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Int. J. Environ. Res. Public Health 2019, 16(24), 4957; https://doi.org/10.3390/ijerph16244957

Review
Does Nut Consumption Reduce Mortality and/or Risk of Cardiometabolic Disease? An Updated Review Based on Meta-Analyses
1
Department of Food and Nutrition/Institute of Agriculture and Life Science, Gyeongsang National University, Jinju 52828, Korea
2
School of Pharmacy and Medical Sciences, University of South Australia, General Post Office Box 2471, Adelaide, SA 5001, Australia
*
Author to whom correspondence should be addressed.
Received: 13 November 2019 / Accepted: 3 December 2019 / Published: 6 December 2019

Abstract

:
Aim We aimed to determine if nut consumption decreases mortality and/or the risk of cardiometabolic diseases based on updated meta-analyses of epidemiological and intervention studies. Methods. An updated electronic search was conducted in PubMed/MEDLINE, Cumulative Index to Nursing and Allied Health Literature (CINAHL), and the Cochrane Library databases for original meta-analyses to investigate the effects of nut consumption on cardiometabolic disease in humans. Results. Seven new meta-analyses were included in this updated review. Findings similar to our previous review were observed, showing that nut consumption significantly decreased cardiovascular disease (CVD) mortality (−19% to −25%; n = 4), coronary heart disease (CHD) mortality (−24% to −30%; n = 3), stroke mortality (−17% to −18%; n = 3), CVD incidence (−15% to −19 %; n = 4), CHD [or coronary artery disease (CAD)] incidence (−17% to −34%; n = 8), and stroke incidence (−10% to −11%; n = 6) comparing high with low categories of nut consumption. Fasting glucose levels (0.08 to 0.15 mmol/L; n = 6), total cholesterol (TC; 0.021 to 0.30 mmol/L; n = 10), and low-density lipoprotein cholesterol (LDL-C; 0.017 to 0.26 mmol/L; n = 10) were significantly decreased with nut consumption compared with control diets. Body weight and blood pressure were not significantly affected by nut consumption. Conclusion. Nut consumption appears to exert a protective effect on cardiometabolic disease, possibly through improved concentrations of fasting glucose, total cholesterol, and LDL-C.
Keywords:
meta-analyses; nuts; cardiometabolic disease; low-density lipoprotein cholesterol; fasting blood glucose

1. Introduction

Nuts comprise 43–67% fat and 8–22% protein by weight. Nuts have unique nutritional profiles. Nuts are abundant in unsaturated fatty acids (UFAs) (containing both monounsaturated fatty acids (MUFAs) and polyunsaturated fatty acids (PUFAs)) and only 4–5% of saturated fatty acids (SFAs). Nuts are high in vitamins, minerals, fiber, and bioactive compounds, including carotenoids, phytosterols, and polyphenols [1,2].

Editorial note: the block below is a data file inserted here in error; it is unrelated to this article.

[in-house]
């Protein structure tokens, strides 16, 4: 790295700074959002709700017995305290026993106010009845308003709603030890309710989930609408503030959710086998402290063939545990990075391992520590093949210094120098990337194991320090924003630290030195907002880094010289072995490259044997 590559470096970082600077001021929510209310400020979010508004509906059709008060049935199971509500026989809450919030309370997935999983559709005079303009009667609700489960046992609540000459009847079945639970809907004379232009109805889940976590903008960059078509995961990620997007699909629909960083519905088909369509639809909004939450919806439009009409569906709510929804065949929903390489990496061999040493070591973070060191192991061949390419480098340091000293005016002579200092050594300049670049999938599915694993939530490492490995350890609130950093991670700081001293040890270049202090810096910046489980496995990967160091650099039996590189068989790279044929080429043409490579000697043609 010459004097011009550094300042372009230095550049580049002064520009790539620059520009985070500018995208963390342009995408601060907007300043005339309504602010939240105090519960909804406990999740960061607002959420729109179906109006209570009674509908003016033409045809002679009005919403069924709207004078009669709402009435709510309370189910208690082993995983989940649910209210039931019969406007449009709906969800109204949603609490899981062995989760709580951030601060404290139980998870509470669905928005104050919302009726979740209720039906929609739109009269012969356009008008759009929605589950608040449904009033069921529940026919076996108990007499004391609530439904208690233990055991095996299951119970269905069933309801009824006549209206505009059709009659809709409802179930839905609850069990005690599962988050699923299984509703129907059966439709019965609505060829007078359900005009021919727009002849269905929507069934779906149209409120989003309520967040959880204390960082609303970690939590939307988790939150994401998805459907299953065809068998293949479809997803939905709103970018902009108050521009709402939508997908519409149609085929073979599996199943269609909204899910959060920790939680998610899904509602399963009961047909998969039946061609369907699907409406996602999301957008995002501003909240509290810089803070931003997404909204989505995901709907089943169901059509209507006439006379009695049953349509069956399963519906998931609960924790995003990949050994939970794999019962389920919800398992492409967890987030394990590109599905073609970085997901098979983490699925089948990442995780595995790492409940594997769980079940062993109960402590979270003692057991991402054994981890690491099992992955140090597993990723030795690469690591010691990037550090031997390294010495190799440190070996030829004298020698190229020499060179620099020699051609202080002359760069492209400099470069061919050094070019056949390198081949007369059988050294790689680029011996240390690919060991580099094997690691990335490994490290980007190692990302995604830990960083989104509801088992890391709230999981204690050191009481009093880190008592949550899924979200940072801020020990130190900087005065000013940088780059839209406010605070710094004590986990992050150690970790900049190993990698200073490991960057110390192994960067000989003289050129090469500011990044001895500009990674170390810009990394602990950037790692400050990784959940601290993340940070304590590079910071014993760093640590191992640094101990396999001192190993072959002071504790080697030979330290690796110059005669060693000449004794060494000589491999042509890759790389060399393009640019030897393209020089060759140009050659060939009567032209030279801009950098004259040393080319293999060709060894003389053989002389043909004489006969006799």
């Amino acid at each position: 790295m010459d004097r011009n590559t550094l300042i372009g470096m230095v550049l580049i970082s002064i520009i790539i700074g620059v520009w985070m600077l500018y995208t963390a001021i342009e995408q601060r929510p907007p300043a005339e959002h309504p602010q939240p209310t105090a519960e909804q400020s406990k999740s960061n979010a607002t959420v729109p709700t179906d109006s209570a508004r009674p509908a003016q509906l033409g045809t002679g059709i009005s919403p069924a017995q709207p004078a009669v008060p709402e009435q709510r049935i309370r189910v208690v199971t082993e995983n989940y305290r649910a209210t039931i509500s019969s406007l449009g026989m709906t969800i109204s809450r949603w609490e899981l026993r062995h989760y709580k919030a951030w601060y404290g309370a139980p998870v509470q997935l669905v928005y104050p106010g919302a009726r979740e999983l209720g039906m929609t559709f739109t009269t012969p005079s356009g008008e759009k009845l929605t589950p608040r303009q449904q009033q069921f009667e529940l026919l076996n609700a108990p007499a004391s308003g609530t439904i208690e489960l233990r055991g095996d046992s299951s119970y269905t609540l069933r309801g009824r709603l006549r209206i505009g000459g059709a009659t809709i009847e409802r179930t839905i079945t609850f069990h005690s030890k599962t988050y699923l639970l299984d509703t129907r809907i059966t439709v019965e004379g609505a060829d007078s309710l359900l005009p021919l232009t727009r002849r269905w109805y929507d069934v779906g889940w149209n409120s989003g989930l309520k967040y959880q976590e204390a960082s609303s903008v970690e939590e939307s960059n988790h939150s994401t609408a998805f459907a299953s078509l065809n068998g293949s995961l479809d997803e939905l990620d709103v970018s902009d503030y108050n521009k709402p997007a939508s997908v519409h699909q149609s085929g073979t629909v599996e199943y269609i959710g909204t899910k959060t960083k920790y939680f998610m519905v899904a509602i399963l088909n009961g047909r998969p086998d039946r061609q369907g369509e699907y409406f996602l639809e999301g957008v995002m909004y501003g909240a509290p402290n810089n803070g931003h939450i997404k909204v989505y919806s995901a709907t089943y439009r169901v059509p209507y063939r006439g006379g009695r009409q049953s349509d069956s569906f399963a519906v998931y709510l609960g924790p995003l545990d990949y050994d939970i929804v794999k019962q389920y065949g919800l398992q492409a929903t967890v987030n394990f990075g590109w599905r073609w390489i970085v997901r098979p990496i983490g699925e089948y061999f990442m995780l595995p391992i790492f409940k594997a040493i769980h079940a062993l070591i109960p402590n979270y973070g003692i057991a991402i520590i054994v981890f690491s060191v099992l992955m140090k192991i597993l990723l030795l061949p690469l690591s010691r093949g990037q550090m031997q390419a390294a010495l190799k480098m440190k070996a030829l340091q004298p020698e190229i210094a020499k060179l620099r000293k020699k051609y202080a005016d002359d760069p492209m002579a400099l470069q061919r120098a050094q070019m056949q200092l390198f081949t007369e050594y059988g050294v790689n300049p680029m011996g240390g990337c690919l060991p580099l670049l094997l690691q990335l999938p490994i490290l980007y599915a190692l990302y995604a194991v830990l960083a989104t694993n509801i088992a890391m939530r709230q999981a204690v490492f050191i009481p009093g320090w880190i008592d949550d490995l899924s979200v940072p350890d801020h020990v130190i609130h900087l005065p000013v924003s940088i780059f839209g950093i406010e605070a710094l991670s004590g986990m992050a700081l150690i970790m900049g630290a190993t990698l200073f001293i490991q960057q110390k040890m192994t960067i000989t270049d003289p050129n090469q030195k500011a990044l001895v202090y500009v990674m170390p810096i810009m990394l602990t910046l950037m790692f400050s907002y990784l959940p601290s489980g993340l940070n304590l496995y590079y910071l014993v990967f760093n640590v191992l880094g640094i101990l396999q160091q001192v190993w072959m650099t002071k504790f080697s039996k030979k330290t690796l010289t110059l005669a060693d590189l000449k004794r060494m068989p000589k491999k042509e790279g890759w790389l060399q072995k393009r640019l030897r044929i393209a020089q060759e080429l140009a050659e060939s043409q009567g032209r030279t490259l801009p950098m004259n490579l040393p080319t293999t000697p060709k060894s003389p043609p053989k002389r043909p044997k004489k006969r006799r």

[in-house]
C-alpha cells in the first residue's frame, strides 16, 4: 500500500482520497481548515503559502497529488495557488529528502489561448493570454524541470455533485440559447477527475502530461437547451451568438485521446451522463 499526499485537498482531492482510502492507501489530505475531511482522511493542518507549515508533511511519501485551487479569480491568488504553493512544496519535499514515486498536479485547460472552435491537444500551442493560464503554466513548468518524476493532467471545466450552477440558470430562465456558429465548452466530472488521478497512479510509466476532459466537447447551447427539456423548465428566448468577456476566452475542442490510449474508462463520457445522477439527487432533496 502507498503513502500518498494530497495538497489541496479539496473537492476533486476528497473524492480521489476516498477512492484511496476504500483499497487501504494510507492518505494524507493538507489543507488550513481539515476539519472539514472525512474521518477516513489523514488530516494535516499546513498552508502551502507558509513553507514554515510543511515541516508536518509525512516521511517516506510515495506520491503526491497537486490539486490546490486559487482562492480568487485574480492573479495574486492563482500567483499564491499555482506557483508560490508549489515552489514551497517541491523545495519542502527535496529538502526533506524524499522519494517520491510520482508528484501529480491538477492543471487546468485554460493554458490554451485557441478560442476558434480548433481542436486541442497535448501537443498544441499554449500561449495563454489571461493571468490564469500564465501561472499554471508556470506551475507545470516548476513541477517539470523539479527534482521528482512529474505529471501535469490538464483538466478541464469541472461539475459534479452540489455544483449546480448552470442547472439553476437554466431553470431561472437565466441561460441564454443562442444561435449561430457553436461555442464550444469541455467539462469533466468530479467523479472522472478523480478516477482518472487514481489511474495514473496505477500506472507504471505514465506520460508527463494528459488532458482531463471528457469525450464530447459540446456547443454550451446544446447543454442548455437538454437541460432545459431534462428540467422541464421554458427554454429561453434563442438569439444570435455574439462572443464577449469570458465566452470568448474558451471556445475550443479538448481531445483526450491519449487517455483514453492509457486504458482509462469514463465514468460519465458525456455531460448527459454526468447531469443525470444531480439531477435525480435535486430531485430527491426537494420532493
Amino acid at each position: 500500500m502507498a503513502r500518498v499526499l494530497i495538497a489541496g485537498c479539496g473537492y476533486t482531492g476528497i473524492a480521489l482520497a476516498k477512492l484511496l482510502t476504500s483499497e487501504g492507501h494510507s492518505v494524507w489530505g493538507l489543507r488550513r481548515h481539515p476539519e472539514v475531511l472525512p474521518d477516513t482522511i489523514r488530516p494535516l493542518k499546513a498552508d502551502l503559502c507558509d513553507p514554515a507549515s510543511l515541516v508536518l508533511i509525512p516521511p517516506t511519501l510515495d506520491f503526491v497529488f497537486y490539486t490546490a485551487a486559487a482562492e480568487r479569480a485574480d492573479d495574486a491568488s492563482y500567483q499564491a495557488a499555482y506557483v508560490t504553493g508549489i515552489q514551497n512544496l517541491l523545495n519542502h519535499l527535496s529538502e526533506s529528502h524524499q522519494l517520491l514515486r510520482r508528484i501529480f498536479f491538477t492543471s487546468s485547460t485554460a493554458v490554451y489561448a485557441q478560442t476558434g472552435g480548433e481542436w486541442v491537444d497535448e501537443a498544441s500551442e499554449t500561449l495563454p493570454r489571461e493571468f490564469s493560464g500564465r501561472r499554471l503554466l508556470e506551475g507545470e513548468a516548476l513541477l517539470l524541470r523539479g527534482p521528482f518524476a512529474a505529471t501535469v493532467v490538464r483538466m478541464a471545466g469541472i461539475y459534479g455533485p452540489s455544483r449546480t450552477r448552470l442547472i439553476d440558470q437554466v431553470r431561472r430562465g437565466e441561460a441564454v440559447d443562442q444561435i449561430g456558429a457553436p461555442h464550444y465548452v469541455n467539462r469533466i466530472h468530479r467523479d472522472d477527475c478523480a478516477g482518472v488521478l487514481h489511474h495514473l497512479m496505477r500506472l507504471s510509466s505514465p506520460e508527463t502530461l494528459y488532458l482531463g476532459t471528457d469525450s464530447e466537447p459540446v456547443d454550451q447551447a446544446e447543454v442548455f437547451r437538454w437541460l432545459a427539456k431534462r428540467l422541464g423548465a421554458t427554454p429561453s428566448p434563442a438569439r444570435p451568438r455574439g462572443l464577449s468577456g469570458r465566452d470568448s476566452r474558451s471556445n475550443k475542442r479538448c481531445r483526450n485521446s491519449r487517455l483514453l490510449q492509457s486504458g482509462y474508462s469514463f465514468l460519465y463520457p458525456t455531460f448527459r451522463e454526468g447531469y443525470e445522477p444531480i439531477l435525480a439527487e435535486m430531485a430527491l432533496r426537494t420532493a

As we suggested, for a potential mechanism of action of nuts [3], MUFAs and PUFAs are candidates for favorable glucose control and reduction of appetite. Arginine and magnesium can contribute to improved inflammation, oxidative stress, endothelial function, and blood pressure. Polyphenols can lower the risk of type 2 diabetes mellitus (T2DM). The suggested schematic figure showing metabolic effects and effects on clinical endpoints based on our previous publication [3] is briefly described in Figure 1.
As previously reported [4], nut consumption was inversely associated with all-cause mortality (−19% to −20%; n = 6), cardiovascular disease (CVD) mortality (−25%; n = 3), coronary heart disease (CHD) mortality (−27% to −30%; n = 2), and stroke mortality (−18%; n = 2). Moreover, nut consumption was associated with lowered risks of CVD (−19%; n = 3), CHD (−20% to −34%; n = 2), stroke (−10% to −11%; n = 7), and hypertension (−15%; n = 3) from meta-analyses of prospective studies. No effect of nut consumption on T2DM risk was observed in prospective studies, while significantly lowered fasting glucose levels (−0.08 to −0.15 mmol/L) were observed in meta-analyses of randomized control trials (RCTs). In meta-analyses of RCTs, decreases in total cholesterol (TC; (−0.021 to −0.28 mmol/L) and low-density lipoprotein cholesterol (LDL–C; −0.017 to −0.26 mmol/L) and improvements in endothelial function (0.79% to 1.03% increase in flow-mediated dilation) were observed. No effects on body weight, inflammatory markers, and blood pressure were seen with nut consumption.
This review aims to update our previous review of meta-analyses in order to determine the effect of nut consumption on cardiometabolic disease.

2. Materials and Methods

The literature search was conducted in PubMed/MEDLINE, Cumulative Index to Nursing and Allied Health Literature (CINAHL), and the Cochrane Library databases, restricted to full articles investigating meta-analyses of the effects of nut consumption on cardiometabolic diseases in humans. Only research articles written in English up to 11 November 2019 were included. The search terms included meta-analysis combined with nut(s) or tree nut(s) or almond(s) or Brazil nut(s) or cashew nut(s) or hazelnut(s) or macadamia(s) or peanut(s) or pistachio(s) or walnut(s) or mortality or incidence or CVD or coronary heart disease (CHD) or stroke or T2DM or hypertension or metabolic syndrome or obesity or blood pressure or glycemic control or glucose or lipids or inflammatory markers or endothelial function and flow-mediated dilation. Reference lists of chosen articles were also screened for related publications. A previous review [4] examined 34 meta-analyses, and this review added 7 new meta-analyses [5,6,7,8,9,10,11]. A flow chart for the identified studies is included in this review in Figure 2.

3. Results

3.1. CVD Mortality